13 Methods to Remove Metal Burrs (Deburring)

10 Methods for Deburring (Remove Metal Burrs)

I. Common Metal Deburring Methods

Here are the 10 easiest methods to deburr metal:

1. Deburring manually

Deburring Manually

The removal of burrs is carried out using a file, sandpaper, and a high-quality tool to polish the workpiece.

This method does not require a high level of technical skill from the worker, and it is suitable for products with small burrs and a simple structure.

Therefore, it is widely used in many businesses to remove burrs.

There are two types of files: manual and pneumatic. The manual file is more expensive, and its deburring efficiency is not very high. It is also difficult to remove complex cross holes with this method.

Note: The manual file’s higher cost, low deburring efficiency, and difficulty in removing complex cross holes are its disadvantages.

Disadvantages: Expensive labor cost, low efficiency, and difficulty in removing complex cross holes.

Applicable objects: Aluminum alloy die castings with simple product structure and low technical requirements for workers.

2. Deburring with punch

Deburring with punch

The removal of burrs can be done using a punch mold in a punching machine.

A punching die requires both rough and fine blanking dies, and a sizing die may also be needed.

This method is suitable for simple products and provides better efficiency and deburring results compared to manual methods.

Disadvantages: It requires a certain cost for the production of rough and fine blanking dies, and it may also require the production of sizing dies.

Applicable Objects: Suitable for aluminum alloy die castings with simple parting surfaces. The efficiency and deburring effect are better than manual methods.

3. Deburring by grinding

The method of removing burrs through vibration, sandblasting, and roller is widely used by enterprises.

The disadvantage of deburring by grinding is that sometimes the removal is not very clean and may require subsequent manual processing or other deburring methods.

This method is suitable for a large number of small products.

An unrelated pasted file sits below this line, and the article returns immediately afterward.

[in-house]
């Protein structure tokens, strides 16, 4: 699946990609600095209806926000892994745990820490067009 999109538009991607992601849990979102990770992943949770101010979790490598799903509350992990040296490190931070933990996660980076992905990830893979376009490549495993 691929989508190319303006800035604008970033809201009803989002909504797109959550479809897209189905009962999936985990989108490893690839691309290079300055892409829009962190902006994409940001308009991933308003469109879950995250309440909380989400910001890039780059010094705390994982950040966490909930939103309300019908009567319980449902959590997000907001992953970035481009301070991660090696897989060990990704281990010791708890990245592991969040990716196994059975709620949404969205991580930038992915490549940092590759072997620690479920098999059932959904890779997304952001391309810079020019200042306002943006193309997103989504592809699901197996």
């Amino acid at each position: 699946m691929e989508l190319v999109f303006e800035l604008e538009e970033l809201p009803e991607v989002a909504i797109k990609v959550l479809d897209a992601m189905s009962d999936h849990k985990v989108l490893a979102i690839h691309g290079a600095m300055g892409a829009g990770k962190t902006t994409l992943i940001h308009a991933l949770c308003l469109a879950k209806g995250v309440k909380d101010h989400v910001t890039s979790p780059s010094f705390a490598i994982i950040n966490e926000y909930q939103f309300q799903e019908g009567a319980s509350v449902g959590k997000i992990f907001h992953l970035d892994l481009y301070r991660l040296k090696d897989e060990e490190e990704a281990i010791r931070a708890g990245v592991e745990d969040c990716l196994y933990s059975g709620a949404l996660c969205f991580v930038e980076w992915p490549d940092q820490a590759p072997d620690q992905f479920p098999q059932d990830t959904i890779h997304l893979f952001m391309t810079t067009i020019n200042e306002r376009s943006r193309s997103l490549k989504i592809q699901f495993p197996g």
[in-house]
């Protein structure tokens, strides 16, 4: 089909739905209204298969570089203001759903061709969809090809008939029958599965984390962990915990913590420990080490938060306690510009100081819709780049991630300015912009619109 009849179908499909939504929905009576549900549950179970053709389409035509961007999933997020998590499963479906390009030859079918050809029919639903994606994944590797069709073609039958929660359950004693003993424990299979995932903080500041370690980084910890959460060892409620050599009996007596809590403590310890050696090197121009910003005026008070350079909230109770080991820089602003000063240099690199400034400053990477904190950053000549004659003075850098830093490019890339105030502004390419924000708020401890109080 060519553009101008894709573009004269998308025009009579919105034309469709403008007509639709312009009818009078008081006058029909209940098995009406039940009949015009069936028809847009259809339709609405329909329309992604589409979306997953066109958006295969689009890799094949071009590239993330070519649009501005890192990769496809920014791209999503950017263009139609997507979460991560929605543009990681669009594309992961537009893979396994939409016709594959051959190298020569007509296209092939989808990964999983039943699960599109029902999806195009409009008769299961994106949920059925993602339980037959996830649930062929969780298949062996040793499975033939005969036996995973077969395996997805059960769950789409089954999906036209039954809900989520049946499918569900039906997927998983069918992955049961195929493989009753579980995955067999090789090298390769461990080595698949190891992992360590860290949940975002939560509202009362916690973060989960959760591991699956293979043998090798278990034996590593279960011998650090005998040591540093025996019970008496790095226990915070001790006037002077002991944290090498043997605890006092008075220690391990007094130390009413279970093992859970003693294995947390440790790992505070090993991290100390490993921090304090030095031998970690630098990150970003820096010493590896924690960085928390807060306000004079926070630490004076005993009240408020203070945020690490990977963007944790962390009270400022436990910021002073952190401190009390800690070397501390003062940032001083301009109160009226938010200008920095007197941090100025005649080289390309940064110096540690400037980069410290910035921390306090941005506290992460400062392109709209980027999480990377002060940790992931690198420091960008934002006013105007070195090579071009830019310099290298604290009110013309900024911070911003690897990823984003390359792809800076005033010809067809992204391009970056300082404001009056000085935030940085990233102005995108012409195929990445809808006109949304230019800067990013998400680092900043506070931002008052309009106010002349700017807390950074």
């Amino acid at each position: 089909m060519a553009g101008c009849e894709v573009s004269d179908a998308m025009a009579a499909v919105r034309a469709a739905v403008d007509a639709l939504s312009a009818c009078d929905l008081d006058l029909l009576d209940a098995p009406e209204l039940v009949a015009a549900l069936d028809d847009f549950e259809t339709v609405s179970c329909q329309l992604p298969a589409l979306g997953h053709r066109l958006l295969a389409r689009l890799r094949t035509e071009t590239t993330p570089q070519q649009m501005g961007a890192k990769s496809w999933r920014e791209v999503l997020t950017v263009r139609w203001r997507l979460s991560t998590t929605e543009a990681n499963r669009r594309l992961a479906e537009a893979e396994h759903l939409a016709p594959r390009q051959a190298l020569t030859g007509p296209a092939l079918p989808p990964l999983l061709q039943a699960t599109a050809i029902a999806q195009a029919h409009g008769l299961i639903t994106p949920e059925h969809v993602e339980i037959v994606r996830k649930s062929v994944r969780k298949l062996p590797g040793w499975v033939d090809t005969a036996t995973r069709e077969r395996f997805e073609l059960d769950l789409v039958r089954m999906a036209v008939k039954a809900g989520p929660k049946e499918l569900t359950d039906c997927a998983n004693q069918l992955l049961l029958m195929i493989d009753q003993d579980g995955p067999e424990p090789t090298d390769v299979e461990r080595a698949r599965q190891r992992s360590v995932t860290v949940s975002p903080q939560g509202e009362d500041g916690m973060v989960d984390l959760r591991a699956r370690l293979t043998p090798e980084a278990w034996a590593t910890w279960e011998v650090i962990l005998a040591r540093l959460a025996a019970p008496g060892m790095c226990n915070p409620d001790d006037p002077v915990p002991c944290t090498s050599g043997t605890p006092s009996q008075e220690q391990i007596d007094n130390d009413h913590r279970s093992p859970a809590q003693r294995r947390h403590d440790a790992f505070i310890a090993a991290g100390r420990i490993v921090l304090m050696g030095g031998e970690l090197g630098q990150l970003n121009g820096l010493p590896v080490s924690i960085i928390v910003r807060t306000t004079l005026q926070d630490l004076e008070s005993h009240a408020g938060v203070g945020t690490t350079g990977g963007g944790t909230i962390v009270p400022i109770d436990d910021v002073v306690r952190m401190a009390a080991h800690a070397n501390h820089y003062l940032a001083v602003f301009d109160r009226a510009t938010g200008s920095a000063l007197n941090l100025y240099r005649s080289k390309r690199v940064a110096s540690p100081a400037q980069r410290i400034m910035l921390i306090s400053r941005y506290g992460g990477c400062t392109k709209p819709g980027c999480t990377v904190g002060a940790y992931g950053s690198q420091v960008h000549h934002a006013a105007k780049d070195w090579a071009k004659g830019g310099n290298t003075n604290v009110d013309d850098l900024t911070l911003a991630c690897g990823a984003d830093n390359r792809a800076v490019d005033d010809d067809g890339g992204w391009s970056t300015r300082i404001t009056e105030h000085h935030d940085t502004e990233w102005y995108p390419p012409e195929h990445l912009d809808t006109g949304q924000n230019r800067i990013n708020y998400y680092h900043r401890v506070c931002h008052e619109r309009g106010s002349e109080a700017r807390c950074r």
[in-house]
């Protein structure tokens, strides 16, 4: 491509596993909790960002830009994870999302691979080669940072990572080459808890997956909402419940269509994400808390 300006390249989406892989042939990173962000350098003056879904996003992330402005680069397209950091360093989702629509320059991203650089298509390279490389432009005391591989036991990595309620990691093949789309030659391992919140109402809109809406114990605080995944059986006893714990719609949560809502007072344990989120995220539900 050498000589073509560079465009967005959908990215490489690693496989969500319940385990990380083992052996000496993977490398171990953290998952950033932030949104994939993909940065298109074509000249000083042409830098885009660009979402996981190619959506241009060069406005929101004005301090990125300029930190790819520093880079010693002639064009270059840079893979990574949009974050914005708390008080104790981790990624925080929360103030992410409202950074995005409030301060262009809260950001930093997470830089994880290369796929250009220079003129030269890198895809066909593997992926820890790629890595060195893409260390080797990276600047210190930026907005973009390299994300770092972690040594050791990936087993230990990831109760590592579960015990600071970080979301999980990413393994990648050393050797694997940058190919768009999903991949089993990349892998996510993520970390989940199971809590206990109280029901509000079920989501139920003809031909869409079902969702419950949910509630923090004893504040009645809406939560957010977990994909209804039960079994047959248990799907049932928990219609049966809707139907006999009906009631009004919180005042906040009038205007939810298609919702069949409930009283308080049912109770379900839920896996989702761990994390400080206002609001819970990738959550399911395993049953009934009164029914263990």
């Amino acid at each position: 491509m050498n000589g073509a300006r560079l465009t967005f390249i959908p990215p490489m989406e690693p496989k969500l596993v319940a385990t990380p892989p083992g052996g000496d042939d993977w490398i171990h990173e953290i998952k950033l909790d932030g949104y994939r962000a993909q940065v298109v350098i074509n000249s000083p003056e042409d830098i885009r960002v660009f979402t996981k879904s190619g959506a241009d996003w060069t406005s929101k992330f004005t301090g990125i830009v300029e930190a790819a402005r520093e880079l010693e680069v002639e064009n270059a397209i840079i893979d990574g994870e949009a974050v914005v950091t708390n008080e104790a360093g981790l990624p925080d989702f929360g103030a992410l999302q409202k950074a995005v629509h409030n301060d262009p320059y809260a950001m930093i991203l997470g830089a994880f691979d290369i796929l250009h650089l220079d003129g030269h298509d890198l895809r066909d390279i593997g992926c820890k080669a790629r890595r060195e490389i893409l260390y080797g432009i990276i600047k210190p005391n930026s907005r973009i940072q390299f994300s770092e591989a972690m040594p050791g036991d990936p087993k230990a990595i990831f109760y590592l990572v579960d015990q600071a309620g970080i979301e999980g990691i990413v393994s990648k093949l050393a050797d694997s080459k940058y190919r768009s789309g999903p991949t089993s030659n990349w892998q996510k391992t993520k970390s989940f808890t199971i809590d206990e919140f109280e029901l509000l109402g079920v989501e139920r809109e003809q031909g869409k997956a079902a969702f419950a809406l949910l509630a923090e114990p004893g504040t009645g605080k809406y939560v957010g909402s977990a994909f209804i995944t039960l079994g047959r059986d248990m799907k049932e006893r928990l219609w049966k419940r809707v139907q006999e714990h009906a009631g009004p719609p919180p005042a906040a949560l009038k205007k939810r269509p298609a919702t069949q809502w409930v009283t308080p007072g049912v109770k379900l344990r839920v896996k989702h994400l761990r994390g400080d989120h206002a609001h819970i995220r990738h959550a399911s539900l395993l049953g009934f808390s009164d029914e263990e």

Disadvantages: The removal is not always thorough, and additional manual processing or use of other deburring methods may be necessary to remove residual burrs.

Applicable objects: Suitable for large batches of small aluminum alloy die castings.

4. Deburring by freezing

Deburring by freezing

This method involves using a temperature drop to quickly make the burrs brittle and then blasting them off with pellets. It is ideal for workpieces with small burr wall thickness and smaller size.

However, the cost of the necessary equipment can be high, ranging from 30,000 to 40,000 USD.

Applicable object: Suitable for aluminum alloy die castings with thin burr walls and small volumes.

5. Deburring by thermal explosion

The method of thermal deburring, also known as explosion deburring, involves passing gas into a furnace and then causing it to explode instantaneously. The energy produced by the explosion is used to dissolve the burr.

While this method is mainly used for high precision parts in industries such as automotive and aerospace, it comes with several drawbacks.

The required equipment is very expensive, often costing over 150,000 USD, and operating it requires highly skilled technology.

Additionally, the removal of burrs is often inefficient and can result in side effects like rust and deformation.

Disadvantages: Expensive equipment (prices in the hundreds of thousands), high operational technical requirements, low efficiency, and side effects (rust and deformation).

Applicable objects: Mainly used in high-precision fields such as automobiles and aerospace for precision parts.

6. Deburring by engraving machine

Deburring by engraving machine

The method of removing burrs using an engraving machine is cost-effective, usually costing several thousands of dollars.

This method is appropriate for removing burrs with simple spatial structures and positions.

Applicable Objects: Suitable for products with simple spatial structures and regular burr removal positions.

7. Chemical deburring

Chemical deburring